Nobody cares that your protagonist’s parents died in a fire and he was raised by abusive foster parents if we have to read it through ten straight eye-rolling pages of boring sulking while he stares lone and longingly at the pained memory in distant reflection as somewhere a plastic bag flutters upon the soughing wind in confusing symbol to the protagonist’s anguished musings. That’s the stuff of crappy college art films because they don’t know any better and think their idiot teachers who paid thousands for a signed piece of paper declaring them academically brilliant assume the more abstract the scene the more ‘artistic’ their ‘genius’ student. Well it ain’t and they’re not. Besides, all those pages of backstory fluff are better summed through a few choice words of dialogue, or showing the protagonist wincing while averting their apprehensive gaze whenever someone brings up their dead parents, or flinching away in a nervous sweat every time they near fire.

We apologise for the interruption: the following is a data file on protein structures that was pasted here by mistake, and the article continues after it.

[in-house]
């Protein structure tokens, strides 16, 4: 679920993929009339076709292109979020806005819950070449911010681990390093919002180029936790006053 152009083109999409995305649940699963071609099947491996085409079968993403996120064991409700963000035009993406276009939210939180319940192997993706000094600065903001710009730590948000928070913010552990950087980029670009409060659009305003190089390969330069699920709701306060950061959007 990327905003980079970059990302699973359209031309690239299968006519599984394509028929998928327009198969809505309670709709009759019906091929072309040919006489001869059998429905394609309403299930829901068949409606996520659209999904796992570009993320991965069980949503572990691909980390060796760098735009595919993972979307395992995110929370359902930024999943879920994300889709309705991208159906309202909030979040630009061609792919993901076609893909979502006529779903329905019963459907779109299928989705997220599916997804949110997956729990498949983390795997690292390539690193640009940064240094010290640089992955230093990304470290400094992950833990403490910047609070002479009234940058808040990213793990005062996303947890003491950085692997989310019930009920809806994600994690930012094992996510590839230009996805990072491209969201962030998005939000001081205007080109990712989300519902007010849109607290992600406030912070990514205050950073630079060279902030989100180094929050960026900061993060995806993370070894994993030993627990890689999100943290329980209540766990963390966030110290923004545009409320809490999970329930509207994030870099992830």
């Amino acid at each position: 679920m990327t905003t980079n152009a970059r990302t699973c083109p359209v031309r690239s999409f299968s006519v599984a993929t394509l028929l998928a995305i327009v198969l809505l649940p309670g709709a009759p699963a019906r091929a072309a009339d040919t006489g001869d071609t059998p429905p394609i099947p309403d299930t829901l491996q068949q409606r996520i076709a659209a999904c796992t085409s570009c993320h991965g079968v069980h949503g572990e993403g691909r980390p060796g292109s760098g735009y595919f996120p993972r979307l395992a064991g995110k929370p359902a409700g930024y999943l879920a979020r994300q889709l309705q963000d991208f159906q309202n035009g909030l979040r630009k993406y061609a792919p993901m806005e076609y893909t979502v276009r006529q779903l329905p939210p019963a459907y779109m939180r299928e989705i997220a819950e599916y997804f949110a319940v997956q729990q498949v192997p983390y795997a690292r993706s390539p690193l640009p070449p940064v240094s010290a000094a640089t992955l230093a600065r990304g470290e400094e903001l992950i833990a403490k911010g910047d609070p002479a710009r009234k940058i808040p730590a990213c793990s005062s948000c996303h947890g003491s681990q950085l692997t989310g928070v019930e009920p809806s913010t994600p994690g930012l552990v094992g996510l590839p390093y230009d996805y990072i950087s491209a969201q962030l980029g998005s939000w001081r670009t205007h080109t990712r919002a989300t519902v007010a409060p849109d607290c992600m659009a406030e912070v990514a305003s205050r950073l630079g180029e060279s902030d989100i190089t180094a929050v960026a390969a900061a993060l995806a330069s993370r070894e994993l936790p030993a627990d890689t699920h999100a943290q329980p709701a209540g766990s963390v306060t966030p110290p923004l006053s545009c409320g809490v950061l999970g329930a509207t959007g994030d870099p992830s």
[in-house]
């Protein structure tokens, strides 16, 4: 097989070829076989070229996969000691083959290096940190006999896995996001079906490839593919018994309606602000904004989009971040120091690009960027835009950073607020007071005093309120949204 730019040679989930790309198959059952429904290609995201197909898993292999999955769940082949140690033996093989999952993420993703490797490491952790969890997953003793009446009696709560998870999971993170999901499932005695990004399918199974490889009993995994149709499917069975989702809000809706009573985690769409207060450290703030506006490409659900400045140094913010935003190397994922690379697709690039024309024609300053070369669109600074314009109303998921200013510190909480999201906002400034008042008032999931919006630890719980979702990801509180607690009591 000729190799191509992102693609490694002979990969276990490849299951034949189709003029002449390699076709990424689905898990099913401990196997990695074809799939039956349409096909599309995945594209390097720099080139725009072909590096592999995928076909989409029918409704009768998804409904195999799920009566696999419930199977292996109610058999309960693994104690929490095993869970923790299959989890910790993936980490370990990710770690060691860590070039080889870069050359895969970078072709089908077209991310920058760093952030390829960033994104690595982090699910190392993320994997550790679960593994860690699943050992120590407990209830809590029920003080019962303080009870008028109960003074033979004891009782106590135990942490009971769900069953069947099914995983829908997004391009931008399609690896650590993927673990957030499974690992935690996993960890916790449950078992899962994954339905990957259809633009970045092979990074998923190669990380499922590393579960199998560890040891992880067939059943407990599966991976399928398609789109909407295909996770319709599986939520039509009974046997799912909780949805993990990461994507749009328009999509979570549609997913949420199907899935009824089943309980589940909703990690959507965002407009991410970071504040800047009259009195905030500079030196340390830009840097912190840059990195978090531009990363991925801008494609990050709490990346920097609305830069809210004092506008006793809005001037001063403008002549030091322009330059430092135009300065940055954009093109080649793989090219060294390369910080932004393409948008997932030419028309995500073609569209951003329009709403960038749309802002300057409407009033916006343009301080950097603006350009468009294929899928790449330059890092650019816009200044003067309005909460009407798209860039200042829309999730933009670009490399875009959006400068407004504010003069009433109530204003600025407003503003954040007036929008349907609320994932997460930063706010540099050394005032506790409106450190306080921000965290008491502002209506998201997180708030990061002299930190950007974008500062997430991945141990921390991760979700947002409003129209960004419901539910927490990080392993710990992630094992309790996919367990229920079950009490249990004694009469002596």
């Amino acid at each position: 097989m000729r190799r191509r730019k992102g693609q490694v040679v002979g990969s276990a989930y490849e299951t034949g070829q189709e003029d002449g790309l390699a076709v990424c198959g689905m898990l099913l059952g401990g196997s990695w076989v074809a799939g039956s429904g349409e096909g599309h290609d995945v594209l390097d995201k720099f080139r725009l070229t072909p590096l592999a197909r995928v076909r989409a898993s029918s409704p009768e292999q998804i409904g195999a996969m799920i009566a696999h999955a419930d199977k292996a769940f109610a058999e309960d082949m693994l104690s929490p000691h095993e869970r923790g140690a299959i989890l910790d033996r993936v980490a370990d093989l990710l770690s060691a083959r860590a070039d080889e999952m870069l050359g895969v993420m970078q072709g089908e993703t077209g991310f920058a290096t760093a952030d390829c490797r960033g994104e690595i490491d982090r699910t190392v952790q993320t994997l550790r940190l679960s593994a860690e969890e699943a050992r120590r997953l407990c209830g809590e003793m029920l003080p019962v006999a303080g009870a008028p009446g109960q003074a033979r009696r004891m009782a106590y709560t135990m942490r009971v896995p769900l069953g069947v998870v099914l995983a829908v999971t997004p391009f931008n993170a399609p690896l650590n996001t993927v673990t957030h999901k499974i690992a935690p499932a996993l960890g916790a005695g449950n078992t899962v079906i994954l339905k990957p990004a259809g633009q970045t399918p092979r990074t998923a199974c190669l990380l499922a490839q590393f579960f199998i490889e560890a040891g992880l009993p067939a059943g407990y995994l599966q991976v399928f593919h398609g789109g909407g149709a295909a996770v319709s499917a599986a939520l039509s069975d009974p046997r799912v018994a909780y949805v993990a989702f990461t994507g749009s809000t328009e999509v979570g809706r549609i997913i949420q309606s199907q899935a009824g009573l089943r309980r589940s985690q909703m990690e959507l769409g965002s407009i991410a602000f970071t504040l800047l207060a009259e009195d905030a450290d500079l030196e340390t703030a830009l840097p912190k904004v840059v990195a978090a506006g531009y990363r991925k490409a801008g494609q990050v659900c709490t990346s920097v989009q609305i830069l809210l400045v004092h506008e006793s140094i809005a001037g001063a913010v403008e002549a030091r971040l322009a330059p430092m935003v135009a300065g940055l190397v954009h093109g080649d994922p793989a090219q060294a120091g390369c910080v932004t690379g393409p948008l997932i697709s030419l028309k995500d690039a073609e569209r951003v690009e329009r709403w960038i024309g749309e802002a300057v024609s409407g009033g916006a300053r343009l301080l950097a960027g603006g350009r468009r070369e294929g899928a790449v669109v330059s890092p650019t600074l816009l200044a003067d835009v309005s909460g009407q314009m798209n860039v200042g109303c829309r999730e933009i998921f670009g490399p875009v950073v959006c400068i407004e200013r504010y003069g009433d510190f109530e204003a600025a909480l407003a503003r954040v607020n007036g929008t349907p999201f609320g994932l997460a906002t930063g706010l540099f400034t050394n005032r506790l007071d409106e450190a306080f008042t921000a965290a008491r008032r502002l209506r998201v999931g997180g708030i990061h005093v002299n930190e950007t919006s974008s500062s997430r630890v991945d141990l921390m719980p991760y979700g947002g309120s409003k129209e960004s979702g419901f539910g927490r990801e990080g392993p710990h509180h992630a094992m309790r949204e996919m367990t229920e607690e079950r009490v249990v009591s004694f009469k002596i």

Worst of all, the dreaded plague of passive voice infects such weak writing. In passive voice, the subject is no longer performing the action of the verb, instead it’s being acted upon by the verb. Chief among them the deadly killer of interesting fiction ‘was’ in all its poisonous forms.
The beans were eaten by Sam?
Sam ate the beans and that’s that.
Billy was hit by the baseball?
The damn baseball hit Billy upside his stupid head, and serves him right for picking his nose in idle stare instead of paying attention to the game.
As well as passive voice steals present action.
Thomas had fallen down?
And we can remove ‘down’ too because how else would he fall, up? Unless, of course, Thomas is adrift in space, though direction is relative in space as there’s no true ‘up’ or ‘down’ but for one’s own perspective.